But these days, the technology brings new meaning to the saying, thanks to the velocity with which RFID tags and sensors are scraping, pumping then dumping data from supply chains into businesses’ data silos.
, already putting plenty of financial muscle behind its RFID products and systems, sees an opportunity to lift some sense out of the data sloshing around customers’ systems. The company just released server software that helps customers sift massive amounts of data from tags and sensors in order to turn it into business intelligence and, hopefully, better decisions.
It’s called the WebSphere RFID Premises Server V6.0. It works by aggregating and analyzing massive amounts of RFID and other sensor information from every corner of an enterprise. The software, IBM said during the RFID World Conference today, could help companies discover business insight from the data exploding into their systems thanks to RFID tags.
Once it has the data, IBM officials explained, the server system applies business logic (built in), which comes in handy if the business is already leveraging a service-oriented architecture
“This is about shifting the focus from the technology itself to the value proposition of the data,” said Scott Burroughs, a director in IBM’s sensors & actuators solutions strategy, which is part of IBM’s software division. “Traditionally, RFID has been a standalone implementation. Basically, you use it offline,” he told internetnews.com.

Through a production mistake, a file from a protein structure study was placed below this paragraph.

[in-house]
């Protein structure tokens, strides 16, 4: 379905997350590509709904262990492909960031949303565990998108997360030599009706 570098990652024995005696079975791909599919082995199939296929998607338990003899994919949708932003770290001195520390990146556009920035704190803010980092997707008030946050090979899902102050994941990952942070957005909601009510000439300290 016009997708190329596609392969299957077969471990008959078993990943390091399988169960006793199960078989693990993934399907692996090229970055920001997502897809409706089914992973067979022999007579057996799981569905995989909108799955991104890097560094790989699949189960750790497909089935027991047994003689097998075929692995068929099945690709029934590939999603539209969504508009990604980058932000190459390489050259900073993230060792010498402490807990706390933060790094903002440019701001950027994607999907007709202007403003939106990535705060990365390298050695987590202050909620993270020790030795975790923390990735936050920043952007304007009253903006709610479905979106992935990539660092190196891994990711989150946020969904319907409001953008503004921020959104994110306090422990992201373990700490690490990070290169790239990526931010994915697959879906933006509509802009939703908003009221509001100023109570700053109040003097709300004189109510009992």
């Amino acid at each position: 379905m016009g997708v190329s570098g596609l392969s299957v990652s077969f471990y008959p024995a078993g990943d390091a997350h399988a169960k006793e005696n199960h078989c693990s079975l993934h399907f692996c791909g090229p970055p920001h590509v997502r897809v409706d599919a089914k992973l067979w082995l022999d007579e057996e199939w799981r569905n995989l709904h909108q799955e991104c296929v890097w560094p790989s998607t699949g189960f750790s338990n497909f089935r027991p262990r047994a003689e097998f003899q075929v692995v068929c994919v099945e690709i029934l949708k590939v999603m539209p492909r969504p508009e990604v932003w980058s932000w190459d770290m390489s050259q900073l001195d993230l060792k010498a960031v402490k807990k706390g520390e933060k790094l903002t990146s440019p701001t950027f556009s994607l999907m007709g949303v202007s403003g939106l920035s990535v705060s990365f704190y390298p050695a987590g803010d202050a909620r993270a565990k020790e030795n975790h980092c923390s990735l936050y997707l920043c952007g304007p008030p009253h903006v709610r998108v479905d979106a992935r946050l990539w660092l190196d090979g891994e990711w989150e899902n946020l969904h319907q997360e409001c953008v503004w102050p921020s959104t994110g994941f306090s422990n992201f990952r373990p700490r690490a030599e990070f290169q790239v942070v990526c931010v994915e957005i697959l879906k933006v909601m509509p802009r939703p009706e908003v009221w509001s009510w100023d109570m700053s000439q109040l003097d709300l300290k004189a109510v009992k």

But now, it’s being integrated into all kinds of businesses, soup to nuts up and down the supply chain. Take the pharmaceutical industry, Burroughs continued. “They can now track vials all the way to the way out to the pharmacy and generate a system of records. They have a full set of transfers and a database of shared information.”
But how to use it with all the data? That’s the sweet spot many vendors such as Sun Microsystems
are targeting with middleware lines that help sort the data and integrate it with other database systems. With this server release, Big Blue is playing up WebSphere RFID Premises Server V6.0’s ability to integrate the raw data coming in from the RFID systems with other enterprise applications, such as ERP or billing systems.
“We see RFID as another type of data,” he added. “We want innovators to ask, ‘Now that I have this data, how can I better use it?'”
IBM said the Premises Server is a result of collaboration with RFID client, METRO Group. IBM officials said with the WebSphere RFID Information Center it released in December, and now the Premises Server V6.0, the idea is to enable clients to not only manage their data, but share it with key trading partners, securely.
Just about every major database, software and systems vendor is piling into RFID product systems at some stage of its ecosystem. Sybase, for example, recently unveiled RFID Anywhere 3.0, which helps users track assets from traditional passive RFID systems and add real-time locations.
HP Labs recently unveiled a wireless chip that could make audio and visual information, including text, easier to access.
IBM’s latest server product also arrives when the universe of data is truly exploding. IDC recently released a report, sponsored by information management vendor EMC, forecasting that as much as 988 billion gigabytes of digital information would be created within three years. That’s a six-fold increase from 2006. It’s a bonanza for information management technology.